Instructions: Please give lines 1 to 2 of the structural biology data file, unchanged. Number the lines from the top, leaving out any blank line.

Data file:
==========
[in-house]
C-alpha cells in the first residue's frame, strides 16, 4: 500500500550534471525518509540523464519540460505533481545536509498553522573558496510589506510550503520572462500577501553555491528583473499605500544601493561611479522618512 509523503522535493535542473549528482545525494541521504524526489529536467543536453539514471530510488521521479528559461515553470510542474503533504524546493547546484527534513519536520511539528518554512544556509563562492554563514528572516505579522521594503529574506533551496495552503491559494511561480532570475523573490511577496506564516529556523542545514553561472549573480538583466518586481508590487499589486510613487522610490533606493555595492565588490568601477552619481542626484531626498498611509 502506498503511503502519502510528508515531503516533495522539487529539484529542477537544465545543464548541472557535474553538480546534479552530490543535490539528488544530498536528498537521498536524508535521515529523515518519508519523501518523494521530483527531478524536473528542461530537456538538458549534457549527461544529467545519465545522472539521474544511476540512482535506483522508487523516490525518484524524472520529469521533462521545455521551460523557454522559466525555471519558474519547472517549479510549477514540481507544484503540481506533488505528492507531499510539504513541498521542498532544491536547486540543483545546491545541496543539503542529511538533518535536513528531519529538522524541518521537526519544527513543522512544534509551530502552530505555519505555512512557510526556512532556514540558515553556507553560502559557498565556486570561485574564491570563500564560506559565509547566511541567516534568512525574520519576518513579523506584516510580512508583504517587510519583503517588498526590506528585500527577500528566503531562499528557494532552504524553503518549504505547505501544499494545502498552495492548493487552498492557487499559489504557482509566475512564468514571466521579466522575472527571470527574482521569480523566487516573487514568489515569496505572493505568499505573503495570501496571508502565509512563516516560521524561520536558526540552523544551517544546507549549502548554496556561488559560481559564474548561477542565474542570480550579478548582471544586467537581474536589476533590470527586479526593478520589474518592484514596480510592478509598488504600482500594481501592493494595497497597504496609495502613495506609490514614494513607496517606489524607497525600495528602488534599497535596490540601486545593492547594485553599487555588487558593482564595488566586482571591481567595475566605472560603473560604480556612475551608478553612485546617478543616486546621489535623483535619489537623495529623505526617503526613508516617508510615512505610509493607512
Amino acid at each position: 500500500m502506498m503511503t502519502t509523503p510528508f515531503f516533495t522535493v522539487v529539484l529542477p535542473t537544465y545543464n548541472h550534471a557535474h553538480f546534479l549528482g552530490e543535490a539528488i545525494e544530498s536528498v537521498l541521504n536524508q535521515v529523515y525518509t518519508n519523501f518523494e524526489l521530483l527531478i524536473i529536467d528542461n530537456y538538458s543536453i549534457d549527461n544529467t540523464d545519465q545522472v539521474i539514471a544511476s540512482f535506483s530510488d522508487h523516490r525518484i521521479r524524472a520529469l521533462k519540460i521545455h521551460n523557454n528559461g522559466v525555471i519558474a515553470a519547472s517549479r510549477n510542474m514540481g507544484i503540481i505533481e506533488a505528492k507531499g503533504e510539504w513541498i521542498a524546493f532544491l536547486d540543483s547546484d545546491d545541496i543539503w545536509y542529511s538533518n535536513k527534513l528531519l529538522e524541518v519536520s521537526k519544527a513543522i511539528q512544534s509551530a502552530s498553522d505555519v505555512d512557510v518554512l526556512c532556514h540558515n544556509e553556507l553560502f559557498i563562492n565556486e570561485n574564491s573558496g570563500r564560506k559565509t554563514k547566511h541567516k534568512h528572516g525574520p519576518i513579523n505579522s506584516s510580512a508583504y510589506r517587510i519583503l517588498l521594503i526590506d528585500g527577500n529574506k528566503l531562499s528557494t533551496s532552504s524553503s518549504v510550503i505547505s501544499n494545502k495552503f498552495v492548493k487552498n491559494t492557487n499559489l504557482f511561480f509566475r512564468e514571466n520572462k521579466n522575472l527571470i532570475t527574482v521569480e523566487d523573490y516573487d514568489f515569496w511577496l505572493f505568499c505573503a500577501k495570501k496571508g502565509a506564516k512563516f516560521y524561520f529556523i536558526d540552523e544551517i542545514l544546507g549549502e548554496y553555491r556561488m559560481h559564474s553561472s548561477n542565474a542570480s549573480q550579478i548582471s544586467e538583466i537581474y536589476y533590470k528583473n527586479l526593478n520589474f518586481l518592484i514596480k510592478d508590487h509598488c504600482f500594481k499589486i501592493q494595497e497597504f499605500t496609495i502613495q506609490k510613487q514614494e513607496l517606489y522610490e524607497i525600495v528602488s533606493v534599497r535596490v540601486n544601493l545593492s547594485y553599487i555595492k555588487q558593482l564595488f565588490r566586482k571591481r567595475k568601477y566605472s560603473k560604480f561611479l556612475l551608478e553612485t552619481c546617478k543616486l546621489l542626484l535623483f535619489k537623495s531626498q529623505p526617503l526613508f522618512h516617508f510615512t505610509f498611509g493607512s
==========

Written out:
[in-house]
C-alpha cells in the first residue's frame, strides 16, 4: 500500500550534471525518509540523464519540460505533481545536509498553522573558496510589506510550503520572462500577501553555491528583473499605500544601493561611479522618512 509523503522535493535542473549528482545525494541521504524526489529536467543536453539514471530510488521521479528559461515553470510542474503533504524546493547546484527534513519536520511539528518554512544556509563562492554563514528572516505579522521594503529574506533551496495552503491559494511561480532570475523573490511577496506564516529556523542545514553561472549573480538583466518586481508590487499589486510613487522610490533606493555595492565588490568601477552619481542626484531626498498611509 502506498503511503502519502510528508515531503516533495522539487529539484529542477537544465545543464548541472557535474553538480546534479552530490543535490539528488544530498536528498537521498536524508535521515529523515518519508519523501518523494521530483527531478524536473528542461530537456538538458549534457549527461544529467545519465545522472539521474544511476540512482535506483522508487523516490525518484524524472520529469521533462521545455521551460523557454522559466525555471519558474519547472517549479510549477514540481507544484503540481506533488505528492507531499510539504513541498521542498532544491536547486540543483545546491545541496543539503542529511538533518535536513528531519529538522524541518521537526519544527513543522512544534509551530502552530505555519505555512512557510526556512532556514540558515553556507553560502559557498565556486570561485574564491570563500564560506559565509547566511541567516534568512525574520519576518513579523506584516510580512508583504517587510519583503517588498526590506528585500527577500528566503531562499528557494532552504524553503518549504505547505501544499494545502498552495492548493487552498492557487499559489504557482509566475512564468514571466521579466522575472527571470527574482521569480523566487516573487514568489515569496505572493505568499505573503495570501496571508502565509512563516516560521524561520536558526540552523544551517544546507549549502548554496556561488559560481559564474548561477542565474542570480550579478548582471544586467537581474536589476533590470527586479526593478520589474518592484514596480510592478509598488504600482500594481501592493494595497497597504496609495502613495506609490514614494513607496517606489524607497525600495528602488534599497535596490540601486545593492547594485553599487555588487558593482564595488566586482571591481567595475566605472560603473560604480556612475551608478553612485546617478543616486546621489535623483535619489537623495529623505526617503526613508516617508510615512505610509493607512